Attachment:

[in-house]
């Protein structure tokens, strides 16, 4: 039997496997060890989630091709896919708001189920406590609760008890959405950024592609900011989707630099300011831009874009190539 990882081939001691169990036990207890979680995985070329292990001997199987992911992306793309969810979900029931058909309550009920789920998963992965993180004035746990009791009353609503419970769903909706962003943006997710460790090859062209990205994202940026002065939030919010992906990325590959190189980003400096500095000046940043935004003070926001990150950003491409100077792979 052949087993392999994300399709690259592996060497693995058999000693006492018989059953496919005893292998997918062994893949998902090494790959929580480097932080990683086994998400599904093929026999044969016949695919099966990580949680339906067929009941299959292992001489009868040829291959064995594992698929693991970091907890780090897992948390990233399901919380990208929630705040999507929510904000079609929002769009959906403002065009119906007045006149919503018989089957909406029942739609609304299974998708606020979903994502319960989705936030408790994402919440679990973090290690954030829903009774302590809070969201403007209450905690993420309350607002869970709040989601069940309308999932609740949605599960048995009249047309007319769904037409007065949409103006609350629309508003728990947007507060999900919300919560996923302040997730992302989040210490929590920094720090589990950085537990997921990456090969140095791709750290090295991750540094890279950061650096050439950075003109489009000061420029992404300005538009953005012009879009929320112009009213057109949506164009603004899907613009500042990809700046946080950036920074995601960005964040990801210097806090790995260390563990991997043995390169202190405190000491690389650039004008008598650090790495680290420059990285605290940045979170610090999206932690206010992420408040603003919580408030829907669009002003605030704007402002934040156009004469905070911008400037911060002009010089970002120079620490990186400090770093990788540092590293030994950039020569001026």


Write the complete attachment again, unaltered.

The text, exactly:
[in-house]
């Protein structure tokens, strides 16, 4: 039997496997060890989630091709896919708001189920406590609760008890959405950024592609900011989707630099300011831009874009190539 990882081939001691169990036990207890979680995985070329292990001997199987992911992306793309969810979900029931058909309550009920789920998963992965993180004035746990009791009353609503419970769903909706962003943006997710460790090859062209990205994202940026002065939030919010992906990325590959190189980003400096500095000046940043935004003070926001990150950003491409100077792979 052949087993392999994300399709690259592996060497693995058999000693006492018989059953496919005893292998997918062994893949998902090494790959929580480097932080990683086994998400599904093929026999044969016949695919099966990580949680339906067929009941299959292992001489009868040829291959064995594992698929693991970091907890780090897992948390990233399901919380990208929630705040999507929510904000079609929002769009959906403002065009119906007045006149919503018989089957909406029942739609609304299974998708606020979903994502319960989705936030408790994402919440679990973090290690954030829903009774302590809070969201403007209450905690993420309350607002869970709040989601069940309308999932609740949605599960048995009249047309007319769904037409007065949409103006609350629309508003728990947007507060999900919300919560996923302040997730992302989040210490929590920094720090589990950085537990997921990456090969140095791709750290090295991750540094890279950061650096050439950075003109489009000061420029992404300005538009953005012009879009929320112009009213057109949506164009603004899907613009500042990809700046946080950036920074995601960005964040990801210097806090790995260390563990991997043995390169202190405190000491690389650039004008008598650090790495680290420059990285605290940045979170610090999206932690206010992420408040603003919580408030829907669009002003605030704007402002934040156009004469905070911008400037911060002009010089970002120079620490990186400090770093990788540092590293030994950039020569001026």